Judge's anger over inquests logjam caused by money row
A coroner has expressed profound regret that an ongoing funding row is hampering efforts to progress Troubles-linked inquests.
Justice Adrian Colton said preparatory work he would like to undertake simply cannot be actioned due to the lack of resources.
Presiding at a preliminary hearing for the long-stalled inquest for 11 people shot dead by the Army in the Ballymurphy area of west Belfast in 1971, Mr Colton said he still had no idea how much money he would have at his disposal at the start of the next financial year.
The Ballymurphy case is one of around 50 historic Troubles-related inquests still stuck in the system due a political impasse over paying for them.
A year ago Lord Chief Justice Sir Declan Morgan proposed that a specialist unit be set up that could deal with the cases within five years. However, politicians have so far failed to agree to stump up the £10 million needed to fund the process.
The recent political crisis that collapsed the Assembly and triggered a snap election has rendered a resolution even less likely in the short-term.
Judge Colton told relatives: "Back in November, there was still a prospect that the Lord Chief Justice's proposals might be met with some favour.
"Clearly that is not the case now and is not going to be the case in the near future.
"We are trying to do the best we can on very limited resources," he added.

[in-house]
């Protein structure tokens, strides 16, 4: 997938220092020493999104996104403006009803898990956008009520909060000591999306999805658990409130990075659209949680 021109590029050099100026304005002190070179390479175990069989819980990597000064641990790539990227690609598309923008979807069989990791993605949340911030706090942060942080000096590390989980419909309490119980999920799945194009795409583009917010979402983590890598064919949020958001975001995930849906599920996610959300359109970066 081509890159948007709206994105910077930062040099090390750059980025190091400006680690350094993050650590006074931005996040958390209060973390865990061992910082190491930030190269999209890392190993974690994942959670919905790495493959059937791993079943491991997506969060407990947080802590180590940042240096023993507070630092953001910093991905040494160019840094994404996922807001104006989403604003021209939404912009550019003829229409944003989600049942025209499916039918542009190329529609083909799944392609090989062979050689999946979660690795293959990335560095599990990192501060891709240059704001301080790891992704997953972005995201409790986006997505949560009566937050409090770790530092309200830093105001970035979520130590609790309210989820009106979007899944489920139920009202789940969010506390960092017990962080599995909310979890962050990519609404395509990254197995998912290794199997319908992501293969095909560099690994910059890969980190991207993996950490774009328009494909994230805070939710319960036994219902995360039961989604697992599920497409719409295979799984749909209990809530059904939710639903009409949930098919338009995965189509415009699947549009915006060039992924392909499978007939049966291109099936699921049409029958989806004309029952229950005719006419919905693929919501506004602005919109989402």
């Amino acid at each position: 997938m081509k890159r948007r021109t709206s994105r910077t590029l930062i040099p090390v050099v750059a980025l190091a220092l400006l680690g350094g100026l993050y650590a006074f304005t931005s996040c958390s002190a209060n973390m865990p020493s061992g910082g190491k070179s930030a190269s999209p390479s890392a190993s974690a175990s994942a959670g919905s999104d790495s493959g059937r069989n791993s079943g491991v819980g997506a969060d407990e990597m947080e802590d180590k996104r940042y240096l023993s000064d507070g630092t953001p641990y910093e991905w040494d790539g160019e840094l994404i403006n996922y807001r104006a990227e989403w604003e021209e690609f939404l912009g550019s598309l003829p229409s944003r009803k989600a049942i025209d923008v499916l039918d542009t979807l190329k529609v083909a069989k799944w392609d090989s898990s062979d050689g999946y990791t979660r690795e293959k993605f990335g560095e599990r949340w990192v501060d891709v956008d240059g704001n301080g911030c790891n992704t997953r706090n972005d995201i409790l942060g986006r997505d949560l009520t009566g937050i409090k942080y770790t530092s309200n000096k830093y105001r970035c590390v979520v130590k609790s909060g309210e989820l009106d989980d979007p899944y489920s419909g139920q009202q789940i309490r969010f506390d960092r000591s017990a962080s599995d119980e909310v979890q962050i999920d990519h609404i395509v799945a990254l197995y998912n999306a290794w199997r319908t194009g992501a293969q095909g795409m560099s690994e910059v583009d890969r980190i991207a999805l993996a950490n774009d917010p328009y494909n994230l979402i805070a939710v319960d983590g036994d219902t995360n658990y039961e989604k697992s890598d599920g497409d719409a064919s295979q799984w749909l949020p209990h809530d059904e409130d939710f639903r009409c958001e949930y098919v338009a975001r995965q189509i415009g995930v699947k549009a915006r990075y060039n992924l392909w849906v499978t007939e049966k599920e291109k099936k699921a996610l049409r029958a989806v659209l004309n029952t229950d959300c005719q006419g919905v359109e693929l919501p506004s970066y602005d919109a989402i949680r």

"I do not know what resources will be available in April."
A Catholic priest and a mother-of-eight were among those gunned down during three days of shooting involving members of the Parachute Regiment in Ballymurphy in August 1971.
The episode is referred to by bereaved families as the "Ballymurphy massacre". The money for the historic inquests was to be accessed as part of a Government financial package addressing a range of issues linked to Northern Ireland's past.
The suite of mechanisms to deal with the legacy of the Troubles is stuck in the starting blocks due to an ongoing dispute between Sinn Fein and the Government on the potential of State papers being withheld from families on the grounds of national security.
A number of relatives involved in the cases are currently taking legal action against Stormont ministers and the Government over the failure to fund the new inquest unit.
Amid robust legal exchanges around delays in progressing issues such as file disclosure and identifying military witnesses, the judge stressed the context within which his office was working.
"I regret to say that we are constrained in relation to what we would like to do by our existing resources.
"There are many things that I would like to do in relation to this case and other cases and we are simply not able to do them because of resources.
"That is a matter of profound regret."